Education & Training: The Downfall of File-less Attacks (AVT)

Whilst we are all aware of the file-less or zero-footprint attack, the growth in their use has been alarming. With regular anti-virus tools less likely to detect them, how can the ‘savvy’ CIO ward against them?

The answer lies squarely in the need for the education and training of employees, ensuring they fully understand exactly what an advanced volatile threat (AVT) is and what to do should one be suspected.

AVTs live in memory; they never touch the disk and can only steal information when the computer is running. The exposure ends when the user shuts down the machine.

From a technical point of view, the only way to deal with AVTs is with anomaly-based detection tools, which live on each individual computer/server. These tools look at all system activity, even down to keystroke patterns and analyze normal from abnormal behavior.

In the case of an AVT, detection is likely because it will probably open a service, to enable an external connection. It is through this service that data, is sent. Hence, the behavior would be deemed abnormal, detected and shut down.

The Business Continuity Institute’s (BCI) Cyber Resilience Report called for improved user education after revealing that nearly two thirds (64%) of global firms have experienced at least one cyber ‘disruption’ in the past year. The report comprised of interviews with 734 respondents from 69 countries, showing that user education is a global issue.

Phishing and social engineering were found to be the primary cause of more than half (57%) of disruptions, highlighting the urgent need for improved user education.In the case of an AVT, detection is likely because it will probably open a service, to enable an external connection. It is through this service that data, is sent. Hence, the behavior would be deemed abnormal, detected and shut down.

The Business Continuity Institute’s (BCI) Cyber Resilience Report called for improved user education after revealing that nearly two thirds (64%) of global firms have experienced at least one cyber ‘disruption’ in the past year. The report comprised of interviews with 734 respondents from 69 countries, showing that user education is a global issue.

Phishing and social engineering were found to be the primary cause of more than half (57%) of disruptions, highlighting the urgent need for improved user education.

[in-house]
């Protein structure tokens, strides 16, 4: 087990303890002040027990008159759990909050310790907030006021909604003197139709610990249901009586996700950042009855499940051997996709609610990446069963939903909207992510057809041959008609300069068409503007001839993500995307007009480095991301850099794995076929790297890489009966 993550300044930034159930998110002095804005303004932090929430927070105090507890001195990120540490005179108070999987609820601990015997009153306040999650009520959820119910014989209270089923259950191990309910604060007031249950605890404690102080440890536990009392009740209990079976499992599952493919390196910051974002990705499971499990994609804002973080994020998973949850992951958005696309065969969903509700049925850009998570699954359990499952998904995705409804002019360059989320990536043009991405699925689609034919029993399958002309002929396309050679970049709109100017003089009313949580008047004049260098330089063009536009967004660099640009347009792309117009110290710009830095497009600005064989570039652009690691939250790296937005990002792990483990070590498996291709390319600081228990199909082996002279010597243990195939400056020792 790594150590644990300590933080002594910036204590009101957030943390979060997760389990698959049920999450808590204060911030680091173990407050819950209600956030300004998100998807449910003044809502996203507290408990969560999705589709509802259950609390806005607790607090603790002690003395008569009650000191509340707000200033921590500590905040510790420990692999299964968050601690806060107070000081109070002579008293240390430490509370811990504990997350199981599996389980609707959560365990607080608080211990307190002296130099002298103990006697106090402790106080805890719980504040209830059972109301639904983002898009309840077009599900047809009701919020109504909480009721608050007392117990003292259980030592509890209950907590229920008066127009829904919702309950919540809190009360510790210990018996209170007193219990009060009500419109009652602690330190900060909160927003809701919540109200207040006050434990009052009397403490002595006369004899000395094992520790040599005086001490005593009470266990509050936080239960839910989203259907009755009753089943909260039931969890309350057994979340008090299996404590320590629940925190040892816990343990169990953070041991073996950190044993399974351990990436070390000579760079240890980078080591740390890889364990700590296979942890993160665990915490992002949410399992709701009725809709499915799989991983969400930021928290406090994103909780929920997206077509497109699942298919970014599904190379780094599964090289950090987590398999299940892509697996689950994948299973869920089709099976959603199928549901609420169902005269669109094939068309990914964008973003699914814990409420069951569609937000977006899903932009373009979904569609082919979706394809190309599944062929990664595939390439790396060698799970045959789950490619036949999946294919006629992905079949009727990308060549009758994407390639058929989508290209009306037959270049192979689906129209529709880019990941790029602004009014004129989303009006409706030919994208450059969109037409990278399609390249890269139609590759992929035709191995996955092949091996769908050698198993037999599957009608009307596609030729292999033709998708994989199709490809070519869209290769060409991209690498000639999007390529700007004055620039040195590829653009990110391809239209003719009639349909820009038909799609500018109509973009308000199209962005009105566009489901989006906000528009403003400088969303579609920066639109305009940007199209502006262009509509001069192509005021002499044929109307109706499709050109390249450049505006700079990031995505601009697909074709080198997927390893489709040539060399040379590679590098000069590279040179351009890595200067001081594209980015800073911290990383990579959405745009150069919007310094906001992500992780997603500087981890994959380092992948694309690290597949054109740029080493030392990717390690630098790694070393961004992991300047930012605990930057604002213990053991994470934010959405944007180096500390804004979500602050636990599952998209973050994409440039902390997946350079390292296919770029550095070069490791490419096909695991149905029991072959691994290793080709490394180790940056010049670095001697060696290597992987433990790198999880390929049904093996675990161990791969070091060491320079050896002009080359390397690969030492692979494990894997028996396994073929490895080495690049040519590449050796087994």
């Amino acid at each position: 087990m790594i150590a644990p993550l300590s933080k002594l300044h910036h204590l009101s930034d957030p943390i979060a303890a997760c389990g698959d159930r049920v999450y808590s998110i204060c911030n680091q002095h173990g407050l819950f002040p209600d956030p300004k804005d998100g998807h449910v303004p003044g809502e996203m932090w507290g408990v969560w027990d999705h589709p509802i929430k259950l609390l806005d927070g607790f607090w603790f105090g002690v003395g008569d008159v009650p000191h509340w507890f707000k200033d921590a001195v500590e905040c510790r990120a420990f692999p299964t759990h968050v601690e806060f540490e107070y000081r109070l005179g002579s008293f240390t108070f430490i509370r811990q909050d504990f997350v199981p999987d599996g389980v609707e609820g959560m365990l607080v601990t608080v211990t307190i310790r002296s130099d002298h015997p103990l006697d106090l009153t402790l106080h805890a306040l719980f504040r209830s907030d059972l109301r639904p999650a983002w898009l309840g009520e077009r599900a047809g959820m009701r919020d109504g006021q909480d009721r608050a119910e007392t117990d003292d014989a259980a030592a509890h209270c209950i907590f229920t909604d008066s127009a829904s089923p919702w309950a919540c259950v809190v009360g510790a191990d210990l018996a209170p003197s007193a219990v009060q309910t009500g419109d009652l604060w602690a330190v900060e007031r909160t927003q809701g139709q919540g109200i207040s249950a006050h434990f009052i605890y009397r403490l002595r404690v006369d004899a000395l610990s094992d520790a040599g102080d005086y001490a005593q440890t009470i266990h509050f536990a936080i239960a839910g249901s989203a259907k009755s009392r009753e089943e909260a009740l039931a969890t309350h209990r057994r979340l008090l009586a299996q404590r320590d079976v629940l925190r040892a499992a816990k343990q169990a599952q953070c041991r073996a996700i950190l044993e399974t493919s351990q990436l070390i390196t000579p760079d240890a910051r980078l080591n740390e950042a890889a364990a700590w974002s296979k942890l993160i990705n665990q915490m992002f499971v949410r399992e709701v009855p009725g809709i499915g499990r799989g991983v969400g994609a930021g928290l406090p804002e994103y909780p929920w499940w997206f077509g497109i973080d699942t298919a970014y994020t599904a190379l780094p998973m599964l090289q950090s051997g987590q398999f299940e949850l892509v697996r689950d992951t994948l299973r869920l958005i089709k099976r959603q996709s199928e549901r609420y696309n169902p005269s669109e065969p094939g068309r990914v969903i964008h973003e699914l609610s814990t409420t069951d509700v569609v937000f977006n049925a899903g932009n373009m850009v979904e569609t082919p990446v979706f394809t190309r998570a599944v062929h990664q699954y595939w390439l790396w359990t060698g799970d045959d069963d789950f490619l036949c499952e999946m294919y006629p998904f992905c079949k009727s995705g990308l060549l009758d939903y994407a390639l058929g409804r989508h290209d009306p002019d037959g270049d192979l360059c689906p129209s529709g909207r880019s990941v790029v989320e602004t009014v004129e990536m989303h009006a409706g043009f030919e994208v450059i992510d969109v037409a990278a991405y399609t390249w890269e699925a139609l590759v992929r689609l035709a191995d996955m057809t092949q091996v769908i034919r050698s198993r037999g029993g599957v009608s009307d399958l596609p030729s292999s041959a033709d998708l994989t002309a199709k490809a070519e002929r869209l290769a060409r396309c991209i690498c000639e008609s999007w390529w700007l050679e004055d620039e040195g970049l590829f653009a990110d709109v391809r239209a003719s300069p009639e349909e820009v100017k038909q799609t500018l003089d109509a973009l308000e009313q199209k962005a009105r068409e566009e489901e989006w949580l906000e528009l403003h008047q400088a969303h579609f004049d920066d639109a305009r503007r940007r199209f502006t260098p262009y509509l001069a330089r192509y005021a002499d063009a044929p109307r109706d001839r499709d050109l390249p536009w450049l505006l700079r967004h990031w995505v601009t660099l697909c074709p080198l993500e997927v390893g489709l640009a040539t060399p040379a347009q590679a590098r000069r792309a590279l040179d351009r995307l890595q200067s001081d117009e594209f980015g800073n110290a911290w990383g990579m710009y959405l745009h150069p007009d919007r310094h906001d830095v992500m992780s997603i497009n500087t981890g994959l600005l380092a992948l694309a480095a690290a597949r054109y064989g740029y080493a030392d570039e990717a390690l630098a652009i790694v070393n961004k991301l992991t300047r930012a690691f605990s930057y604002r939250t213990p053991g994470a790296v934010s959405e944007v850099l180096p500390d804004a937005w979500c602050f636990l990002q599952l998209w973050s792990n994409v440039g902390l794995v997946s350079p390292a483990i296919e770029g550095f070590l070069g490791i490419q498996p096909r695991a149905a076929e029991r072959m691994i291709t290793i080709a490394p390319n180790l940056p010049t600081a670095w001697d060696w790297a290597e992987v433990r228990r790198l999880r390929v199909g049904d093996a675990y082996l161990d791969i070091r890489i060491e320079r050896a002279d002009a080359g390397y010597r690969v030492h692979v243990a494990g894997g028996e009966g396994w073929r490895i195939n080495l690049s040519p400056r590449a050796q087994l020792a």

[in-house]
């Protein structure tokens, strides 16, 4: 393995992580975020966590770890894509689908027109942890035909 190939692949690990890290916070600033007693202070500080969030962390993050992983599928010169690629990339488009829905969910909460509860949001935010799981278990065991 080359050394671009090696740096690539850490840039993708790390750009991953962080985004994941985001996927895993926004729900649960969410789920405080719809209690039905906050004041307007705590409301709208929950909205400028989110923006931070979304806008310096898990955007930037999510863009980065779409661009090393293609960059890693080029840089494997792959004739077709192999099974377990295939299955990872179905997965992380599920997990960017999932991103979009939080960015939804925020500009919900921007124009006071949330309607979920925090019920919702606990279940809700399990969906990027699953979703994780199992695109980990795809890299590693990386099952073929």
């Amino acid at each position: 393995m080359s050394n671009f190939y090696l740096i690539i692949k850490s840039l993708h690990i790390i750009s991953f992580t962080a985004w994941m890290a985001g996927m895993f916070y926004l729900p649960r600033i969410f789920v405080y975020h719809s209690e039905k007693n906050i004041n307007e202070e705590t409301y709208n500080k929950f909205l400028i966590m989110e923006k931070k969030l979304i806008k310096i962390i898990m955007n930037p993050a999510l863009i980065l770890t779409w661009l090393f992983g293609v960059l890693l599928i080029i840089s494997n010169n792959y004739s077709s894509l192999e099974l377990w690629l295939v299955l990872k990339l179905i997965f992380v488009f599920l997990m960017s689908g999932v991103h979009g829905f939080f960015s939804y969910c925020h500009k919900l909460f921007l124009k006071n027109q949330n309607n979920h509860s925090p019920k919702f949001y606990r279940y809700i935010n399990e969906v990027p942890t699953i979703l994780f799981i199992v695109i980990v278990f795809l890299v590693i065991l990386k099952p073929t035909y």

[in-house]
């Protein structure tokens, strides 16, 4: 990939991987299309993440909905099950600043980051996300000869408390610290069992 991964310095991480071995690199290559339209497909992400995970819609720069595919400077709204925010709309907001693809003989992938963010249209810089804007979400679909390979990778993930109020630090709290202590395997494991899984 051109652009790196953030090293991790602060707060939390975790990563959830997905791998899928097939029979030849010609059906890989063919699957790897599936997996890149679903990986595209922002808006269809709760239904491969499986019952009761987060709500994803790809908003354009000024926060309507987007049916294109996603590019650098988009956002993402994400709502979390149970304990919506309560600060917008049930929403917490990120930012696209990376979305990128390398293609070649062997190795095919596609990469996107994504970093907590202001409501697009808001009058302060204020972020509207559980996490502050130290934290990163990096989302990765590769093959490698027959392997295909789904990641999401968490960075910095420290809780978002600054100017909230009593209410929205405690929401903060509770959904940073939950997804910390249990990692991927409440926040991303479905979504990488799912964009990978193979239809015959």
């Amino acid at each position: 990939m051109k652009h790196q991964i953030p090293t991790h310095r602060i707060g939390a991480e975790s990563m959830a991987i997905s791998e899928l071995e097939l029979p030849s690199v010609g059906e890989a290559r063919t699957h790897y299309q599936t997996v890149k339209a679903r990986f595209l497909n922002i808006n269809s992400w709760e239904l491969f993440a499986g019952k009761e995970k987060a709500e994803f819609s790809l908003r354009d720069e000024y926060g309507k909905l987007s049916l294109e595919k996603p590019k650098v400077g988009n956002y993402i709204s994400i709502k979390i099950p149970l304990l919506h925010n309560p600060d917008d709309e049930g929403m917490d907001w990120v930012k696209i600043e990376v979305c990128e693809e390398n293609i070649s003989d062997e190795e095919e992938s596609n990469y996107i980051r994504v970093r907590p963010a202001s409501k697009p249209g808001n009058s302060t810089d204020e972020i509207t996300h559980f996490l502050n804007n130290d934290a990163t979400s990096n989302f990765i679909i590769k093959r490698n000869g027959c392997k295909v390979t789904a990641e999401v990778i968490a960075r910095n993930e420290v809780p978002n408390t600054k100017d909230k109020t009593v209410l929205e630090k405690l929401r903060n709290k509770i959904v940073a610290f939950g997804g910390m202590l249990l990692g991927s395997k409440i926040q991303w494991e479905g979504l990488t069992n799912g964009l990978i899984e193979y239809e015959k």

Click here to read the full article in Info Security Magazine

GDPR Breach: Ready, Get-Set, Go!

So here we go, GPPR has been in force for just under two months and already two well known brands have been caught in its net.

Luxury retailer, Fortnum & Mason, have detailed the loss of some 23,000 customer records, which include emails, telephone numbers and delivery addresses of customers who filled out a survey, or took part in an online competition, being affected.

Fortnum had used Typeform, who specialise in creating such surveys, to organise these forms. It was Typeform who discovered that an unknown third party had gained access to its server and downloaded the data.

And, Travelodge has announced that 180,000 personal details of its clients were taken, which included date of birth, passport numbers and billing information.

As a result and under the new GDPR regulations (disclosure within 72 hours of a breach), both company’s have been forced to contact each person whose data has been lost, all of whom will need to change their details, such as passwords, and will need to monitor their personal credit rating closely, as well as any bank accounts and credit card statements, as there could be indications of ID fraud.

Colin Tankard, Managing Director of data security company, Digital Pathways, suggests, that this level of diligence can go on for a couple of years. Stolen data could be held for such a period until the ’heat goes down,’ with those affected forgetting about their details being taken, then the hackers strike.

Image of Colin Tankard, Managing Director of Digital Pathways    Colin Tankard, Managing Director of Digital Pathways

“If both of these brands had encrypted their data, they would not need to contact each customer as, under GDPR, if the data is encrypted, it is only the Information Commissioners Office (ICO) who need to be advised, as the encryption protects the data from being read.

“Data discovery tools can locate any sensitive data which has been created and stored within a network, even in back up tapes. And, such tools make a subject access request simple, as the name of the requester is used for the search and any relevant data is tagged and its location identified.

Click here to read the full article in Global Security Magazine